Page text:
Returns a number rounded following the method given. Default method is common which will round to the nearest integer. ceil and floor are available as alternative methods. Another optional argument, precision, is available to select the precision of the rounding. It defaults to 0, which will round to the nearest integer for the given method.

Example: {{ num | round }} {{ num | round(method="ceil", precision=2) }}


Returns a human-readable file size (i.e. '110 MB') from an integer.

Example: {{ num | filesizeformat }}


Parse a timestamp into a date(time) string. Defaults to YYYY-MM-DD format. Time formatting syntax is inspired from strftime and a full reference is available on chrono docs.

Example: {{ ts | date }} {{ ts | date(format="%Y-%m-%d %H:%M") }}


Escapes a string's HTML. Specifically, it makes these replacements:


Mark a variable as safe: HTML will not be escaped anymore. Currently the position of the safe filter does not matter, e.g. {{ content | safe | replace(from="Robert", to="Bob") }} and {{ content | replace(from="Robert", to="Bob") | safe }} will output the same thing.


Access a value from an object when the key is not a Tera identifier. Example: {{ sections | get(key="posts/content") }}


Split a string into an array of strings, separated by a pattern given. Example: {{ path | split(pat="/") }}


Transforms any value into a JSON representation. This filter is better used together with safe or when automatic escape is disabled.

Example: {{ value | safe | json_encode() }}

It accepts a parameter pretty (boolean) to print a formatted JSON instead of a one-liner.

Example: {{ value | safe | json_encode(pretty=true) }}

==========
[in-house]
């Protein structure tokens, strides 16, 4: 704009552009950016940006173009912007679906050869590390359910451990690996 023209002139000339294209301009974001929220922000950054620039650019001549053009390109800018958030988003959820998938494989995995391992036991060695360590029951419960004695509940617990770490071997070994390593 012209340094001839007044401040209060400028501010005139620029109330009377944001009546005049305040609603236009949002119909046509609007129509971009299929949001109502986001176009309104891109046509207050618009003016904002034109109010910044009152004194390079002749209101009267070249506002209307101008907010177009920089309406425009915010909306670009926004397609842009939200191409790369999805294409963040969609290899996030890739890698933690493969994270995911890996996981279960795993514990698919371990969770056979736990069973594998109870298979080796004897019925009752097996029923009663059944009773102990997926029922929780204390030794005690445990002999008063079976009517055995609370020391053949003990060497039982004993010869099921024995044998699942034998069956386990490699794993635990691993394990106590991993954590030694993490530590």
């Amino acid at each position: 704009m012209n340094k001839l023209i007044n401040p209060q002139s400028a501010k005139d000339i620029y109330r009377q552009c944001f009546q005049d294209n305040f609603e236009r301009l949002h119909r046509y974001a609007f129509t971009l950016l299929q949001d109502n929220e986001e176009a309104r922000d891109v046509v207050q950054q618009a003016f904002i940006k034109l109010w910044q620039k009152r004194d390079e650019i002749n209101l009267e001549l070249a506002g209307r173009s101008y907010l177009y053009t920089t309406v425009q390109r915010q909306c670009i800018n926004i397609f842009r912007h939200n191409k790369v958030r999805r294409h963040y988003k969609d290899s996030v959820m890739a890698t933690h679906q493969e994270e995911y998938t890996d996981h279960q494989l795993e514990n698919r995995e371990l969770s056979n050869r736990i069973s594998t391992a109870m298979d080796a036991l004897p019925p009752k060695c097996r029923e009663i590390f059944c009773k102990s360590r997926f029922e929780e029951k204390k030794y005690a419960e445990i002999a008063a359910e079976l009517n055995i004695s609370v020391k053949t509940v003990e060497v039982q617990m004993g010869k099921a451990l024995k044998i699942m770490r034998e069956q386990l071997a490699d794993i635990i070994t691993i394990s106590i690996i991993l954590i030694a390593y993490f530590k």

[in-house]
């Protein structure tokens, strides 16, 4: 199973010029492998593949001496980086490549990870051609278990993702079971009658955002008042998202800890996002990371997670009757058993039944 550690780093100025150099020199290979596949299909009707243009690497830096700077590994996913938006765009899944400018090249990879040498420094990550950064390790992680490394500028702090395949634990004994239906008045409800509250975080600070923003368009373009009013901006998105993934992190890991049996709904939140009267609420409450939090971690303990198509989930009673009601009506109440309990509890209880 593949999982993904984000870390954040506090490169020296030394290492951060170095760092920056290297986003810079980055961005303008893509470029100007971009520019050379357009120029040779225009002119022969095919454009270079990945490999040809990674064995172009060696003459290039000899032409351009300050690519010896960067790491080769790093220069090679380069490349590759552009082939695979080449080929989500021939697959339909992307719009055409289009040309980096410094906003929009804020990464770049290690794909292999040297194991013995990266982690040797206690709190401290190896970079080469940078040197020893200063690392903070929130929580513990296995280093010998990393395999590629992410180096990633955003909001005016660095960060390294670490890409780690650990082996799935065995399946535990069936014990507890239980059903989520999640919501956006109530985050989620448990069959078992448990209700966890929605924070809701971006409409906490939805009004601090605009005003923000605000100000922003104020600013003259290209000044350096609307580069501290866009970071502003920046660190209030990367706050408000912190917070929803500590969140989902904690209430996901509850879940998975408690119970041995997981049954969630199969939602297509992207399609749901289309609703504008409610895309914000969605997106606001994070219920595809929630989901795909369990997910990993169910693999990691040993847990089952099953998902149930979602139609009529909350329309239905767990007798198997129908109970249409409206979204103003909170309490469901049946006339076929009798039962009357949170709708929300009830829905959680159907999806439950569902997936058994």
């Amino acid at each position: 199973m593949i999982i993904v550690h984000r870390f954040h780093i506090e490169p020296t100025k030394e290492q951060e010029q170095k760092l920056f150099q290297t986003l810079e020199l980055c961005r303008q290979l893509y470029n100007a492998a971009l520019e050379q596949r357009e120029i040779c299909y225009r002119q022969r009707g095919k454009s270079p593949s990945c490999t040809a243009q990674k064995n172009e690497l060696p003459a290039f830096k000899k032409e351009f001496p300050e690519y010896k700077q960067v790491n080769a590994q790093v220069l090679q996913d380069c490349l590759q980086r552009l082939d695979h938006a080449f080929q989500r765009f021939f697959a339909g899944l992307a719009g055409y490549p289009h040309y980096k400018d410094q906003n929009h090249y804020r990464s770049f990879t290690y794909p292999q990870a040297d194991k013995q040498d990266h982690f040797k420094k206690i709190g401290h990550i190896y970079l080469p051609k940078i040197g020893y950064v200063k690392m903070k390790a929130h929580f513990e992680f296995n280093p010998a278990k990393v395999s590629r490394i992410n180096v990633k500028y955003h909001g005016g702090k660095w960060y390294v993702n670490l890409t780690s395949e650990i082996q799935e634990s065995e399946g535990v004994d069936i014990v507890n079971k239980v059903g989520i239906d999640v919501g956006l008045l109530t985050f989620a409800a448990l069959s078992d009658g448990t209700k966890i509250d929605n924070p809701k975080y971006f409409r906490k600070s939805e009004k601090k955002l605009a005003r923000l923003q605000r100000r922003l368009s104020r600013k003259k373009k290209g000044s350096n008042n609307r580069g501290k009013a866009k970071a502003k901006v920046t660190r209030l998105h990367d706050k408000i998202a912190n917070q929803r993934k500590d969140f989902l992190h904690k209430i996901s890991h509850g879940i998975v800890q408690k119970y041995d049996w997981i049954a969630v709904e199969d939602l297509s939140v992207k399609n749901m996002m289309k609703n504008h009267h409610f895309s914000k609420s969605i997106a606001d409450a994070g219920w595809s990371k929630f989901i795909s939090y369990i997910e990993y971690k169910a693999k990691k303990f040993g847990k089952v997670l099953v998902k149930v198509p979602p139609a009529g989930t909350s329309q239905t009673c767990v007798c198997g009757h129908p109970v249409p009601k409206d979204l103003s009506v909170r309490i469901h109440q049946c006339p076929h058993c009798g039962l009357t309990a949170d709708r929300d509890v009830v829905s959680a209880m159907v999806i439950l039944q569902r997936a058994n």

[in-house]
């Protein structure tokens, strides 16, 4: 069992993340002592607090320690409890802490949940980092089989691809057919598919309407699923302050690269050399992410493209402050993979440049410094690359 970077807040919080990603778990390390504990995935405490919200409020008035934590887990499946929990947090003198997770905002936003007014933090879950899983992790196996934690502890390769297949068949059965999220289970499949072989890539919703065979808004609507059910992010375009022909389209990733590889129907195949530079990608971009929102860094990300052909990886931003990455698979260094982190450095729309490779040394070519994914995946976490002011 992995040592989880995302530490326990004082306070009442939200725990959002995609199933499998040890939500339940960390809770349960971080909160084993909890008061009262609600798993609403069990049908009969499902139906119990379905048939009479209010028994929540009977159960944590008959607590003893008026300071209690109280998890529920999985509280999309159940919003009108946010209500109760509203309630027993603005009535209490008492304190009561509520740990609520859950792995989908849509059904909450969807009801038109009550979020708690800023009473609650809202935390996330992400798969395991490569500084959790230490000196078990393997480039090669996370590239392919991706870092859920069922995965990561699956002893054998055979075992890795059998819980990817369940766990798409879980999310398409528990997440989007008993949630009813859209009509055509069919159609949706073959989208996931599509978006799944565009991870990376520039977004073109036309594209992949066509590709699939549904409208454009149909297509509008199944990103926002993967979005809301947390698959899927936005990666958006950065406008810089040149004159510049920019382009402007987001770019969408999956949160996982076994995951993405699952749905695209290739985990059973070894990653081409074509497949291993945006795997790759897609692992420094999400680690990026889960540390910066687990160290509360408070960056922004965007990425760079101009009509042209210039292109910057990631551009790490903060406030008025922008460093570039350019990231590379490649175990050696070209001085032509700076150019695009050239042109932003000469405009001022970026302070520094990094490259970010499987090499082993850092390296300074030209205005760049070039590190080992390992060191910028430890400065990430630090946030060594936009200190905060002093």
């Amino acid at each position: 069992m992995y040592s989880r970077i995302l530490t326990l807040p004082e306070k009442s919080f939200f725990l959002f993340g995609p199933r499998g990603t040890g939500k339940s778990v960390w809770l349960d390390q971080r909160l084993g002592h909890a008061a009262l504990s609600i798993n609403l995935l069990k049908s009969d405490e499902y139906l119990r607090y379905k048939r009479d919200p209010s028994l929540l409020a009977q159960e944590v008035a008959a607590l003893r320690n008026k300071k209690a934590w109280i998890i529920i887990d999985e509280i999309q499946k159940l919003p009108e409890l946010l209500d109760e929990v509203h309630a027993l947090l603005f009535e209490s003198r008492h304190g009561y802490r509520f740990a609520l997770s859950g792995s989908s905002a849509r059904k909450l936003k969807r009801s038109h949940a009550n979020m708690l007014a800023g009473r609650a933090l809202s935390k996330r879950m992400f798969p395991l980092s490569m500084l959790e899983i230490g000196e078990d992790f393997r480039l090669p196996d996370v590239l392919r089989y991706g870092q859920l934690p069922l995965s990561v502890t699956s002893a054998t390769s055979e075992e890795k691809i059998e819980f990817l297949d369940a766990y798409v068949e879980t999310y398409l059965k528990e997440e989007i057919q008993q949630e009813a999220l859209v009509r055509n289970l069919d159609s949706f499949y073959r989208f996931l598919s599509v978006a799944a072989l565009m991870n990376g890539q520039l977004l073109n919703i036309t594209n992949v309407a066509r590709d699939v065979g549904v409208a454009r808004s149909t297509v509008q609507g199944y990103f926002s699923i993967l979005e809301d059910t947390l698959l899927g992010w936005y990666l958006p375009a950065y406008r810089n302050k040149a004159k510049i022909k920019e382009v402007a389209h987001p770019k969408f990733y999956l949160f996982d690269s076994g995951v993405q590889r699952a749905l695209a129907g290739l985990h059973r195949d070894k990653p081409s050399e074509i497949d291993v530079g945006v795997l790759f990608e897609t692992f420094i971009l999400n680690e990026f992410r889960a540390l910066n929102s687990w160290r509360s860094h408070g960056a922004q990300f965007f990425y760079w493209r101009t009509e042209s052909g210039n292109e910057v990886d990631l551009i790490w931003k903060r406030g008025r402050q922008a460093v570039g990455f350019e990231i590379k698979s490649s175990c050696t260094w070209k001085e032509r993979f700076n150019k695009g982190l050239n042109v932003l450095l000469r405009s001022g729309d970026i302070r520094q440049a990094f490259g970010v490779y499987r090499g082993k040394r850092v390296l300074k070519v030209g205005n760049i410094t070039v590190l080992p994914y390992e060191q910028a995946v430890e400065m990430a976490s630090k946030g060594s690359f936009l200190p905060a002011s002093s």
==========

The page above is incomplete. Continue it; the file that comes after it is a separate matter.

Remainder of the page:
Returns a string representation of the given value.

Example: {{ value | as_str }}


Returns the default value given only if the variable evaluated is not present in the context and is therefore meant to be at the beginning of a filter chain if there are several filters.

Example: {{ value | default(value=1) }}

This is in most cases a shortcut for:

{% if value %}{{ value }}{% else %}1{% endif %}

However, only the existence of the value in the context is checked. With a value that if would evaluate to false (such as an empty string, or the number 0), the default filter will not attempt replace it with the alternate value provided. For example, the following will produce "I would like to read more !":

I would like to read more {{ "" | default (value="Louise Michel") }}!

If you intend to use the default filter to deal with optional values, you should make sure those values aren't set! Otherwise, use a full if block. This is especially relevant for dealing with optional arguments passed to a macro.

Built-in tests🔗

Here are the currently built-in tests:


Returns true if the given variable is defined.


Returns true if the given variable is undefined.


Returns true if the given variable is an odd number.


Returns true if the given variable is an even number.


Returns true if the given variable is a string.


Returns true if the given variable is a number.


Returns true if the given expression is divisible by the arg given.


{% if rating is divisibleby(2) %}
{% endif %}


Returns true if the given variable can be iterated over in Tera (ie is an array/tuple).


Returns true if the given variable is a string starts with the arg given.


{% if path is starting_with("x/") %}
    In section x
{% endif %}


Returns true if the given variable is a string ends with the arg given.


Returns true if the given variable contains the arg given.

The test works on:


{% if username is containing("xXx") %}
{% endif %}


Returns true if the given variable is a string and matches the regex in the argument.


{% if name is matching("^[Qq]ueen") %}
    Her Royal Highness, {{ name }}
{% elif name is matching("^[Kk]ing") %}
    His Royal Highness, {{ name }}
{% else %}
    {{ name }}
{% endif %}

A comprehensive syntax description can be found in the regex crate documentation.

Built-in functions🔗

Tera comes with some built-in global functions.


Returns an array of integers created using the arguments given. There are 3 arguments, all integers:


Returns the local datetime as string or the timestamp as integer if requested.

There are 2 arguments, both booleans:

Formatting is not built-in the global function but you can use the date filter like so now() | date(format="%Y") if you wanted to get the current year.


The template rendering will error with the given message when encountered.

There is only one string argument: